Ethnography for impact: a new way of exploring user experience in libraries

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Presented by Andy Priestner at the SCONUL Winter Conference at the Royal College of Physicians on 21st November 2014. A brief exploration of why librarians should be adopting ethnographic research methods in order to secure a more complete picture of user experience in their libraries. Incorporates details of three recent ethnographic research projects at Cambridge Judge Business School which have delivered many practical outcomes and directly impacted and improved service delivery.


  • 1. Ethnographyfor impacta new way of exploringuser experiencein libraries__________________Andy Priestner(@PriestLib)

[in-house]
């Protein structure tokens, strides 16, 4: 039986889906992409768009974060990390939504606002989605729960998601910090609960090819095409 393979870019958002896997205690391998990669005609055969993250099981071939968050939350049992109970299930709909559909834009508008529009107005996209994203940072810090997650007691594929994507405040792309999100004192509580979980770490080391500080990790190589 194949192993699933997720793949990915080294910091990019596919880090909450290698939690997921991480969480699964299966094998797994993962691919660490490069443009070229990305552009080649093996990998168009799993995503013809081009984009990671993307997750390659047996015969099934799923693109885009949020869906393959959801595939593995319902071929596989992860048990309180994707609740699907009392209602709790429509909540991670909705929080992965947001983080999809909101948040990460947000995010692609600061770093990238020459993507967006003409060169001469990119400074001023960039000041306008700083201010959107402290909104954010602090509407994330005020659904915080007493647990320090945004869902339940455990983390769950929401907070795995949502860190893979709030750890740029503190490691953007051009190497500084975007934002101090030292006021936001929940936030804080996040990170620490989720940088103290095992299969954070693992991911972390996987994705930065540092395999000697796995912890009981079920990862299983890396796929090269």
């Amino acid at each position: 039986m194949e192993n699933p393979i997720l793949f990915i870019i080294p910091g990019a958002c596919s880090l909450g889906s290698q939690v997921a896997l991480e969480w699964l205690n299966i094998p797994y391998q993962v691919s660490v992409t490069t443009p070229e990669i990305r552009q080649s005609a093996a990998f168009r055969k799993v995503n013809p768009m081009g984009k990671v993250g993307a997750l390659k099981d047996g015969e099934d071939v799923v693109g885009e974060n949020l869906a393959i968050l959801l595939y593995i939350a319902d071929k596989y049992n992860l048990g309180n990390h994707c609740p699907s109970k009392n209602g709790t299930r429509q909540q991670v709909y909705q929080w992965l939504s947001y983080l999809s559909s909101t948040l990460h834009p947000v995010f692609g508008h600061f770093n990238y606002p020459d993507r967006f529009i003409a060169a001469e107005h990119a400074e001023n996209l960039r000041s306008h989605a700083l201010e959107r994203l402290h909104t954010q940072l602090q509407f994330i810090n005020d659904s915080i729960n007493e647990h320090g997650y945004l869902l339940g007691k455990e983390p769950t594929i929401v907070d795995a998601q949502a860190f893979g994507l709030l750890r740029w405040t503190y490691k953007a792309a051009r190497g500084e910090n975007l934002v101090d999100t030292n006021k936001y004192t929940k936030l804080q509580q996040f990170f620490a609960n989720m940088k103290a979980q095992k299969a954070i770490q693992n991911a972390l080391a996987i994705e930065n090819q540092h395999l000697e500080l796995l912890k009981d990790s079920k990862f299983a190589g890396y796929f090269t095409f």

2. Judge Business School, University of Cambridge -one of the top business schools in Europe- very high-fee paying students (MBAs 40k per annum)- students consistently rate our library service as excellentBut I KNOW its not perfect, and untilrecently I really didnt knowenough about the libraryexperience of ourusers 3. I, like most librarians, was more usedto and more comfortable with sending out annual surveys, andchiefly recording quantitative factsMy only qualitative approacheswere comment boxes and, veryoccasional, focus groupsand usability studies 4. As a result... too much of my service data wasonly coming from those peoplewho filled in the library survey I was using too many closed orleading questions and routinely interpretingincreases and decreases blindrather than researching further largely ignoring qualitativefeedback as it was difficult and when the comments boxeswere left empty, as they so oftenare, I was not following up tofind out more and I knew full well that self-reportingis largely unreliableand what was the answer? 5. Ethnographya way of studyingcultures throughobservation,participation andqualitativetechniques 6. Conjured up the image of a white mangoing native in the South PacificEthnography - MalinowksiCredit: London School of Economics 7. The final goal is to grasp the natives point of view,his relation to life, to realise his vision of the world(Malinowski founding fatherof ethnography, 1925)Ethnography - MalinowksiCredit: London School of Economics 8. final goal is tograsp the users point ofview, their relation tolife, to realise theirvision of the worldChange justone word andhighlyrelevant tolibraries 9. Ethnography Interest in context and culture Explores personal and social More holistic Less structured More detailed Immersive Breaks down preconceptions Time-consuming Embraces complexityAnd offers a more complete picture(but Im not saying ditch the quantitative data) 10. Once Id decided to engage in ethnographic research: revised a post withinmy library service to incorporate this activity. Renamed as UX Librarian asconcerned with exploring and improving all aspects of User Experience (UX)(I advocate a broader definition of UX - not just about websites and usability) 11. Some ethnographictechniques Behavioural Mapping Cognitive Mapping Diary Studies Usability Studies Focus Groups Affinity Diagramming Card Sorting Directed Storytelling Touchstone Tours Love- break-up-letter Graffiti Walls Personas 12. 3 EthnographicResearch Projects@ Judge Business School 13. ~ 1 ~BehaviouralMapping 14. Observing use of theInformation Centre andmapping the resultsBehavioural mapping(Our UX Librarian- Georgina Cronin)Photo: Andy Priestner 15. The study (undertaken in a series of hour-long observation sessions) involved:mapping routes; volume of traffic; duration of stay; activities undertaken;interaction between users; choice of desks; staff assistance, food and drinkconsumed (we allow both); devices used; databases used; use of self-service. 16. As well as recording movement and activities on a map, information wasrecorded in a narrative log and colour-coded for later affinity sorting.Photo: Andy Priestner 17. A visual representation of all the maps combined clearly shows the mostpopular route through the Information Centre, known as a desire line 18. Desire lines areeverywhere, butyou might not haveknown that this is whatthey are formally called 19. Key findings / impactTRAFFIC:Most users use the groundfloor in order to walkstraight up to the first floorNOISE: Users are quieterthe fuller the space is, andmore irritated by noiseACTIVITY: Huge variety induration of stay (some verylong stays) and in print /digital use Re-siting our display screens so theyare seen by more people Opening up our first floor entrance fordirect access Sending staff print jobs elsewhereduring busy periods Reducing staff noise (conducting 1-2-1selsewhere, closing office door) Adjusting door springs Ensuring space redesign does notassume device-only culture. Offering more comfortable furniture 20. ~ 2 ~Show-me-round 21. Students guide us around the Information Centre space and explain thechoices they make, what they like and dislike - recorded for later analysisPhoto: Georgina Cronin 22. Key findings / impactWORKAROUNDS:Users are failing to access keyservices (WIFI, printing,databases) and invent timeconsuming workaroundsWORKSPACES:Very definite ideas aboutwhat makes a goodworkspaceKIOSK TERMINALS:Users felt these preventedaccess to information anddidnt use them Less front-loading ofinformation and ensuring werepeat key access messages More joined-up dissemination ofinformation with other depts More desks and desk spaceneeded. Cushions purchased(see next slide). Recognition of two tribes upstairs and downstairspeople with different needs Accepted they were not workingas we anticipated and removedthem in favour of full PCs 23. Photo: Ange Fitzpatrick 24. ~ 3 ~CognitiveMapping 25. Subjects wereinvited to draw amap of theirresearch andlearning landscape sharing whereand how theyworkN.B. 1Most library use happensoutside the libraryN.B.2Ethnography oftenfollows the user homefor a fuller picture ofexperience 26. Example faculty map 27. Example student map 28. Key findings / impactLIBRARIES:Faculty members did not usephysical library / studentused many for differentpurposesBEDROOMS:All subjects drew bedroomsas key study areasOVERALL LANDSCAPE:Most subjects are regularly onthe move and using a varietyof research environmentsoffering varying degrees ofconcentration/distraction Faculty members need moreassistance with productiveworking methods mobile tech,cloud computing, timemanagement tools. We intend tooffer more 1-2-1s/support inthese areas Recognising that for thisparticular group of students ourlibrary service is only part of thepicture stop selling ourselvesas a one-stop shop The variety of places from whichsubjects accessed our resourcesunderlines how vital it is that weoffer our services remotely andseamlessly 29. Todays library services are so complex, accessed in manydifferent ways and from many different places, that we mustadopt ethnography to reveal the full story of user experience 30. Further informationMore info 31. The definitiveethnographyhandbook by NancyFried-Foster andSusan Gibbons(available as a freePDF 32. Dr Donna Lanclos,anthropologist and libraryethnographer at the J.Murrey Atkins Library atUniversity of NorthCarolina, CharlotteBlogs & Residents inplace of Digital NativesRight: Donnas library sleep map 33. A UK blogexploringethnographyand userexperiencein libraries(run bymyself,GeorginaCronin &MegWestbury) 34. The new openaccess peer-reviewedjournal oflibrary 35. UX in libraries - conferenceUX in Libraries bookby Andy Priestner & Matt BorgSummer 2015 36. Ethnographyfor impacta new way of exploringuser experiencein libraries__________________Andy Priestner(@PriestLib)